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Opinion If Russia starts winning, Americans won’t blame Ukraine. They’ll blame Biden.

Ukrainian soldiers stand on their armored personnel carrier in the country's eastern Kharkiv region on April 18. (Anatolii Stepanov/AFP/Getty Images)

It took two months and thousands of unnecessary civilian deaths, but it appears President Biden has finally gotten over his pathological fear of “provoking” Russia and is providing Ukraine with the weapons it needs.

A few weeks ago, President Volodymyr Zelensky asked why the heavy weapons Ukraine asked for were collecting “dust in … warehouses.” Now, he says, Ukraine is finally getting the armaments for which he has been pleading. Better late than never. But if they had come earlier, Zelensky stated last week, “We would have already ended this war. We would have already restored peace and liberated our territory from the occupiers.”

With the shift in armaments has come an apparent shift in objectives. Before, no one in the Biden administration talked about victory in Ukraine. Now, Defense Secretary Lloyd Austin says the goal in Ukraine is not just to “help them win,” but to help Ukraine so decimate Russia’s military that it can no longer threaten its neighbors. “We want to see Russia weakened to the degree that it can’t do the kinds of things that it has done in invading Ukraine,” Austin said.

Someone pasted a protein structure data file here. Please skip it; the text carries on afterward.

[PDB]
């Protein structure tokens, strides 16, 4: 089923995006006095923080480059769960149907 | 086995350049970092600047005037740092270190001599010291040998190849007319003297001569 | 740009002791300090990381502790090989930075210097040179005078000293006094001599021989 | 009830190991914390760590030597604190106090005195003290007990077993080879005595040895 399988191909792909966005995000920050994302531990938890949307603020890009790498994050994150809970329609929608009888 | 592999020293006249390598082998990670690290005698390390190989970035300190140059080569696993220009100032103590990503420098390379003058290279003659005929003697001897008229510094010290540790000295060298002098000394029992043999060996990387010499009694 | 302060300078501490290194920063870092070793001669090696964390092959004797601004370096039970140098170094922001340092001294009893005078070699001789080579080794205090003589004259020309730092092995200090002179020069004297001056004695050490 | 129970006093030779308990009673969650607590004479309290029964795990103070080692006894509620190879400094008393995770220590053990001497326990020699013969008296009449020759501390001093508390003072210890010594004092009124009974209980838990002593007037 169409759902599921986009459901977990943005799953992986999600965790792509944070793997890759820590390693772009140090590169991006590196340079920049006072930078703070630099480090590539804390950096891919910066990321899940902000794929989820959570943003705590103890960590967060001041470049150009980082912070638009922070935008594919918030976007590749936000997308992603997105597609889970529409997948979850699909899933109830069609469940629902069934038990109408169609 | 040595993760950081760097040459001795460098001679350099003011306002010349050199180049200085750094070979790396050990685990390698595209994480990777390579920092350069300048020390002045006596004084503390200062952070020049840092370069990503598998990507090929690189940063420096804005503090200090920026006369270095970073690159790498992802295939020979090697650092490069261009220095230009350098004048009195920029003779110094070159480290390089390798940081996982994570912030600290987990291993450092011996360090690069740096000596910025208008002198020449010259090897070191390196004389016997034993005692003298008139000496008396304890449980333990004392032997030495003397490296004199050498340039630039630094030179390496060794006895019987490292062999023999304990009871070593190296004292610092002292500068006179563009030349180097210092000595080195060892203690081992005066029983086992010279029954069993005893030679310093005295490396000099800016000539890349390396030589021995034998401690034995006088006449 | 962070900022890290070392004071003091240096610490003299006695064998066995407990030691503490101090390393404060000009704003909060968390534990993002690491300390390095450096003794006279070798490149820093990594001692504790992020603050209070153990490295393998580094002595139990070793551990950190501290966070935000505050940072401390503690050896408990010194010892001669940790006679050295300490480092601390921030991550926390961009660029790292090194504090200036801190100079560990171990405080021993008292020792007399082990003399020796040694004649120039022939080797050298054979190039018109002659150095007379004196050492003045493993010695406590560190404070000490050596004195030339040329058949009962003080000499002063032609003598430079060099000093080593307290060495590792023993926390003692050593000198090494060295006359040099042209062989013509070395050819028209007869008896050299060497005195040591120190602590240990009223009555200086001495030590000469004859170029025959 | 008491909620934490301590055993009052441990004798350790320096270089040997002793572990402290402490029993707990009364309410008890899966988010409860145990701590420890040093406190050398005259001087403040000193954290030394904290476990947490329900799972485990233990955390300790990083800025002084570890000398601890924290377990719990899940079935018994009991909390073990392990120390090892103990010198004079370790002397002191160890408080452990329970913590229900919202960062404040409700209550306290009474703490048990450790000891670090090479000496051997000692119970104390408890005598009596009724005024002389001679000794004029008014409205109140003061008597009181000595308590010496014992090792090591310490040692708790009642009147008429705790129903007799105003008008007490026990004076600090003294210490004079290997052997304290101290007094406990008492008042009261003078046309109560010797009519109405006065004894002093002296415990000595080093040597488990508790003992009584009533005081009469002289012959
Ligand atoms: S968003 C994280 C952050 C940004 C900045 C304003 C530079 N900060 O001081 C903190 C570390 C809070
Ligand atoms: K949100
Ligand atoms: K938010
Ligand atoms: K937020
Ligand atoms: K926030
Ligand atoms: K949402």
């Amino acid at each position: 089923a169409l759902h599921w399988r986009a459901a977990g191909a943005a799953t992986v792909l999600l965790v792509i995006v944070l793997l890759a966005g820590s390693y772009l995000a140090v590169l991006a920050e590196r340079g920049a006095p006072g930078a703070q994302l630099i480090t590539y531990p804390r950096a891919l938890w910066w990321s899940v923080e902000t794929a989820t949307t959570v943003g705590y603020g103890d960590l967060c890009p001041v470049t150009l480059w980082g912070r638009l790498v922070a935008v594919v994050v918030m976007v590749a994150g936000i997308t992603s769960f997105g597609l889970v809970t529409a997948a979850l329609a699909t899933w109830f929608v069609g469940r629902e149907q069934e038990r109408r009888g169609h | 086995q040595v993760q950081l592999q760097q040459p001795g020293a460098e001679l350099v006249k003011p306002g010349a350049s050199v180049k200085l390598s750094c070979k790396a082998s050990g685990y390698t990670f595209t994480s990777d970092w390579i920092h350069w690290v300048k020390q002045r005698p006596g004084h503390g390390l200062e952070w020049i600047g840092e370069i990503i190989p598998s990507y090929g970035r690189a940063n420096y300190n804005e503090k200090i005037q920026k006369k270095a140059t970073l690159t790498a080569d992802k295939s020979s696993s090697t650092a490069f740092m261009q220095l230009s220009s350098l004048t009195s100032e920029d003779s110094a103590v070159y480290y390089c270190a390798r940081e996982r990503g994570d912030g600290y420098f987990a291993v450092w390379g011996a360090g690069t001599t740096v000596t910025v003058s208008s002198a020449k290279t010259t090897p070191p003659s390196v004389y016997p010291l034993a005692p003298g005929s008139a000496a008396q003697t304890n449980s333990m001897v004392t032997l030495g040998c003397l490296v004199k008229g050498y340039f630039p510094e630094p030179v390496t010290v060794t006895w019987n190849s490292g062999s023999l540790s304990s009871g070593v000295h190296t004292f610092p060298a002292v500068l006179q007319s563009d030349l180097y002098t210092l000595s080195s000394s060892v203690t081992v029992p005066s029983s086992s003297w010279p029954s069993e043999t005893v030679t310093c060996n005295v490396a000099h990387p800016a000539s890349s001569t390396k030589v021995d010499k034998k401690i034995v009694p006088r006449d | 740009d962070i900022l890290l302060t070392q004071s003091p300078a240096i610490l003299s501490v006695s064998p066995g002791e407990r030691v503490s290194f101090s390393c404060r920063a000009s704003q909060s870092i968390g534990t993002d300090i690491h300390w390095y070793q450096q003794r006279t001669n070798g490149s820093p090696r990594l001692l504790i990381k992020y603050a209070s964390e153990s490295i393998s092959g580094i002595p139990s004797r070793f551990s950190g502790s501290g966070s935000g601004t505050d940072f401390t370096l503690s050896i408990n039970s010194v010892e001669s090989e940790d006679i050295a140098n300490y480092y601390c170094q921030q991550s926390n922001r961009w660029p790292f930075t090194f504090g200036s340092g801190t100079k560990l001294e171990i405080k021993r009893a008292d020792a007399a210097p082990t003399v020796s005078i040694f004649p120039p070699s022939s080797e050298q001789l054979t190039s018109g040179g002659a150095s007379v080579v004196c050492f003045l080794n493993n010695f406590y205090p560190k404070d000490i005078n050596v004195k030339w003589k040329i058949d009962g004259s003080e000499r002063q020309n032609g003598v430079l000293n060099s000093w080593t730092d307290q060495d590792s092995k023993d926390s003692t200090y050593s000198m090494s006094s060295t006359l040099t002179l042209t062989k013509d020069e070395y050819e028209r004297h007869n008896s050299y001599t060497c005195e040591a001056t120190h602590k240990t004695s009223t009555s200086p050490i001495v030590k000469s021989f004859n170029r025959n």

Finally, they get it. But now the administration’s slow learners need to understand something else: They own this war. Yes, this is a critical moment for Ukraine. But it is also a critical moment for Biden — because the fate of Ukraine and the fate of his presidency are inextricably linked.

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When the United States offered to help Zelensky escape his besieged capital two months ago, the Ukrainian leader reportedly replied that he needed “ammunition, not a ride.” Americans were awed — and inspired. We became invested in Ukraine’s struggle. In neighborhoods across America, people with no connection to Ukraine began flying its blue-and-yellow flag from their homes. When we woke up each morning, the first thing we did was to check to see if Kyiv was still standing. We all hoped the Ukrainians would hold out, but the experts told us the Russian military was just too powerful. It was only a matter of time.

Then something amazing happened: Kyiv didn’t fall. The Ukrainians made up for the paucity of U.S. military aid with grit and determination, and against all odds they repelled the Russian invaders. And with their victory, Americans’ expectations changed. We now know that Ukraine can defeat Russia — so long we give them the support they need to prevail.

That raises the stakes for Biden. Because if Americans now start to see images of Russian troops in eastern Ukraine marching into conquered cities for the first time, no one is going to believe it’s because the Ukrainians do not have the will to fight — or that the Russian military is simply too powerful. It will be because Biden did not do enough to help. It will be because of the months of delays in providing Ukraine with the heavy weapons that Zelensky implored us to provide. It will be because, for too long, Biden did not believe victory was possible — and so did not provide Ukraine with the weapons that would make victory possible.